19. Evaluation of the effect of organic pro-degradant concentration in polypropylene exposed to the natural ageing

    SciTech Connect (OSTI)

    Montagna, L. S. E-mail: andrecatto@terra.com.br E-mail: mmcforte@hotmail.com Catto, A. L. E-mail: andrecatto@terra.com.br E-mail: mmcforte@hotmail.com Rossini, K. E-mail: andrecatto@terra.com.br E-mail: mmcforte@hotmail.com Forte, M. M. C. E-mail: andrecatto@terra.com.br E-mail: mmcforte@hotmail.com Santana, R. M. C. E-mail: andrecatto@terra.com.br E-mail: mmcforte@hotmail.com

    2014-05-15

    The production and consumption of plastics in the last decade has recorded a remarkable increase in the scientific and industrial interest in environmentally degradable polymer (EDPs). Polymers wastes are deposited improperly, such as dumps, landfills, rivers and seas, causing a serious problem by the accumulation in the environment. The abiotic processes, like the photodegradation, are the most efficient occurring in the open environmental, where the polymers undergo degradation from the action of sunlight that result from direct exposure to solar radiation, however depend of the type of chemical ageing, which is the principal component of climatic ageing. The subject of this work is to study the influence of concentration of organic pro-degradant (1, 2 and 3 % w/w) in the polypropylene (PP) exposed in natural ageing. PP samples with and without the additive were processed in plates square form, obtained by thermal compression molding (TCM) using a press at 200C under 2 tons for 5 min, and then were exposed at natural ageing during 120 days. The presence of organic additive influenced on PP degradability, this fact was assessed by changes in the thermal and morphology properties of the samples after 120 days of natural ageing. Scanning Electronic Microscopy (SEM) results of the morphological surface of the modified PP samples showed greater degradation photochemical oxidative when compared to neat PP, due to increase of rugosity and formation of microvoids. PP samples with different pro-degradant concentration under natural ageing presented a degree of crystallinity, obtained by Differential Scanning Calorimeter (DSC) increases in comparing the neat PP.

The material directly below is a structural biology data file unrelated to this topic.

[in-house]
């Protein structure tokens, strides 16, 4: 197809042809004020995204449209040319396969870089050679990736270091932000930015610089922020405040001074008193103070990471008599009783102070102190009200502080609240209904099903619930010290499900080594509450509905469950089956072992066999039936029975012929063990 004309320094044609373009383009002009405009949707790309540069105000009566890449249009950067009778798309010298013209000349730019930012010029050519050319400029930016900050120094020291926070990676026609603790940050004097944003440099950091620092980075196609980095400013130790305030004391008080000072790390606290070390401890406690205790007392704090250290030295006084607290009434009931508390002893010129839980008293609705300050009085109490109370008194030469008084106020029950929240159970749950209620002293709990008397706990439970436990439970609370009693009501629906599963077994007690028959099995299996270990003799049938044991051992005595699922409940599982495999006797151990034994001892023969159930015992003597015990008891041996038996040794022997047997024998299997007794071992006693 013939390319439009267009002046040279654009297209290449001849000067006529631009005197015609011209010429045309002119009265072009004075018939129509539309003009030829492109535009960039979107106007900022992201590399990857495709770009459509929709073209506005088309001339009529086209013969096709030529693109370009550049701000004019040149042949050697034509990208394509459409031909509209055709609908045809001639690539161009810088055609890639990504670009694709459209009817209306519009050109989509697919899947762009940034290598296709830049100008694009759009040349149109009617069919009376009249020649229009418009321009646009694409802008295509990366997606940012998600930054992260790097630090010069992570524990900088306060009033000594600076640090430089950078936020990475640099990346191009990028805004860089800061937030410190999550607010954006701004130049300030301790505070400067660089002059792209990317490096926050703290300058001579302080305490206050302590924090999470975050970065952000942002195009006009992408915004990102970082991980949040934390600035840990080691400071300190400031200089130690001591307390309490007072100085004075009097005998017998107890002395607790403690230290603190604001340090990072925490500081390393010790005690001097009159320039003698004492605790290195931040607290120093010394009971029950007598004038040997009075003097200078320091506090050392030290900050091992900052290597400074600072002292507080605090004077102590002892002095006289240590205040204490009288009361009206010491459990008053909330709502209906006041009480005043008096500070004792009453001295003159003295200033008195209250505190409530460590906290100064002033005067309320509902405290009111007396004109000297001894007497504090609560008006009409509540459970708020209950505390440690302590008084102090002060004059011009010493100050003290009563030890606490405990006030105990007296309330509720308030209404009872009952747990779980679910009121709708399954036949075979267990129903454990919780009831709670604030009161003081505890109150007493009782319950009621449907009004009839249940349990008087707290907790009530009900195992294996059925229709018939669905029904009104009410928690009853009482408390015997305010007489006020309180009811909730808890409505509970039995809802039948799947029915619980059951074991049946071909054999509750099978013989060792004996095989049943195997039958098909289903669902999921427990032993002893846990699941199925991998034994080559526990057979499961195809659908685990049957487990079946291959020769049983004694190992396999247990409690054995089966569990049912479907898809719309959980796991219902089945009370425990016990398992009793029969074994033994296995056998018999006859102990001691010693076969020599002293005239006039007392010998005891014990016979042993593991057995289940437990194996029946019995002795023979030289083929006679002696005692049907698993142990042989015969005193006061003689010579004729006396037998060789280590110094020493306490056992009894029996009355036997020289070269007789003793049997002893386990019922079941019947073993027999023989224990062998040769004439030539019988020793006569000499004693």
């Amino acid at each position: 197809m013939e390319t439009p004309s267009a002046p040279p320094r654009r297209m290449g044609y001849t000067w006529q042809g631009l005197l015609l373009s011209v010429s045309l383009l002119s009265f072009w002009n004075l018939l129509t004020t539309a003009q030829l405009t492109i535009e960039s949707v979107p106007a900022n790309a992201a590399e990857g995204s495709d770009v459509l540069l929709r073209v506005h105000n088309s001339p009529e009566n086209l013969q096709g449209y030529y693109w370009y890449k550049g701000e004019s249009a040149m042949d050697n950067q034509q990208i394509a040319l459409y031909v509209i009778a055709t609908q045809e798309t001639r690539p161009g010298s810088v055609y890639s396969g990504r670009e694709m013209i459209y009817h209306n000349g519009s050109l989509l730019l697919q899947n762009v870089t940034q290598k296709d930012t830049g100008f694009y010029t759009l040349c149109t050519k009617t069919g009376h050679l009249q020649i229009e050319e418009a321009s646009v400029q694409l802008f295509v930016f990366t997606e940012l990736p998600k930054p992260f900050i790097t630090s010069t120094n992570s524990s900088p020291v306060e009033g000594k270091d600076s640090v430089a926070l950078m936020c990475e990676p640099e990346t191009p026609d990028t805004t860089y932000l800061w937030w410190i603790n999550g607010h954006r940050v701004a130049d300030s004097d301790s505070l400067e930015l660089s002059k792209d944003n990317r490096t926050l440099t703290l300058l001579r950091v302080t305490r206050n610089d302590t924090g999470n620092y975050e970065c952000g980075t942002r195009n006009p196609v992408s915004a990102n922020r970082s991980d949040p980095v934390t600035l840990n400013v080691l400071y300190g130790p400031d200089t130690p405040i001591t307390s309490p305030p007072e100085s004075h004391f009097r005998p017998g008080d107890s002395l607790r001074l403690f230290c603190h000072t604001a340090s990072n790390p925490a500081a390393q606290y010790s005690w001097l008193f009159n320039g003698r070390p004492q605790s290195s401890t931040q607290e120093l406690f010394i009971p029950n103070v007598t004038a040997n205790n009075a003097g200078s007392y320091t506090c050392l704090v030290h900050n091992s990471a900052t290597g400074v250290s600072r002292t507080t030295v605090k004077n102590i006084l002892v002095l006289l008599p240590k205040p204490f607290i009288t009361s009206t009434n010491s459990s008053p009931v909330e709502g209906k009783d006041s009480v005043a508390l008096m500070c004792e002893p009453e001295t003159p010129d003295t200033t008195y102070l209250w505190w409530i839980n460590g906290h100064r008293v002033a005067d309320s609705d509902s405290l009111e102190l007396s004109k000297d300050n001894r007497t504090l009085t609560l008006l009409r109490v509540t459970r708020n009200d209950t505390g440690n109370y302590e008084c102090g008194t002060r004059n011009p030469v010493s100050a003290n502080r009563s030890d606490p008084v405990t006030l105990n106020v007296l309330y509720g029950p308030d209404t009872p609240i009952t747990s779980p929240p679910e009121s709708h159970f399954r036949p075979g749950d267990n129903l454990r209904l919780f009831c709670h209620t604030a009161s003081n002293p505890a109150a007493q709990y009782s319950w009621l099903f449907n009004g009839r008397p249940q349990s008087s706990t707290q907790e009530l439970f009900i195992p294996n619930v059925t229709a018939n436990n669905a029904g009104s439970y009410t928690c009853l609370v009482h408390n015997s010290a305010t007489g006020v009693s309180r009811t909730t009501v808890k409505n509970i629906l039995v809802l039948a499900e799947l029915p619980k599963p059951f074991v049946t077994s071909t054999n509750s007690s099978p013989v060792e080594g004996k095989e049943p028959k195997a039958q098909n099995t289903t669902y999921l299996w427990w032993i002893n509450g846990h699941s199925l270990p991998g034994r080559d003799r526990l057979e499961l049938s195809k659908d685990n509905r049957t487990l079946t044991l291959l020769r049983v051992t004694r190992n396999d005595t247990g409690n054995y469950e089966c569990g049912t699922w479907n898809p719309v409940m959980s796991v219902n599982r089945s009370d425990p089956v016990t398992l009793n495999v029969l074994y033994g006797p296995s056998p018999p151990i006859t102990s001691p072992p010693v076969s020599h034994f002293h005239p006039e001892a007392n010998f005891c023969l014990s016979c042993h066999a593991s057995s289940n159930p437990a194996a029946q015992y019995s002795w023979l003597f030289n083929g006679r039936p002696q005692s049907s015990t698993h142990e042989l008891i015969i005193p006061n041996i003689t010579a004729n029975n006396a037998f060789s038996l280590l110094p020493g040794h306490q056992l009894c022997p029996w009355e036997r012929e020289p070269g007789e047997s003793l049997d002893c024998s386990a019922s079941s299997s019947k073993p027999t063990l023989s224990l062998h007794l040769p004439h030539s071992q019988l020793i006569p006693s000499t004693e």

20. Natural Ores as Oxygen Carriers in Chemical Looping Combustion

    SciTech Connect (OSTI)

    Tian, Hanjing; Siriwardane, Ranjani; Simonyi, Thomas; Poston, James

    2013-08-01

    Chemical looping combustion (CLC) is a combustion technology that utilizes oxygen from oxygen carriers (OC), such as metal oxides, instead of air to combust fuels. The use of natural minerals as oxygen carriers has advantages, such as lower cost and availability. Eight materials, based on copper or iron oxides, were selected for screening tests of CLC processes using coal and methane as fuels. Thermogravimetric experiments and bench-scale fixed-bed reactor tests were conducted to investigate the oxygen transfer capacity, reaction kinetics, and stability during cyclic reduction/oxidation reaction. Most natural minerals showed lower combustion capacity than pure CuO/Fe{sub 2}O{sub 3} due to low-concentrations of active oxide species in minerals. In coal CLC, chryscolla (Cu-based), magnetite, and limonite (Fe-based) demonstrated better reaction performances than other materials. The addition of steam improved the coal CLC performance when using natural ores because of the steam gasification of coal and the subsequent reaction of gaseous fuels with active oxide species in the natural ores. In methane CLC, chryscolla, hematite, and limonite demonstrated excellent reactivity and stability in 50-cycle thermogravimetric analysis tests. Fe{sub 2}O{sub 3}-based ores possess greater oxygen utilization but require an activation period before achieving full performance in methane CLC. Particle agglomeration issues associated with the application of natural ores in CLC processes were also studied by scanning electron microscopy (SEM).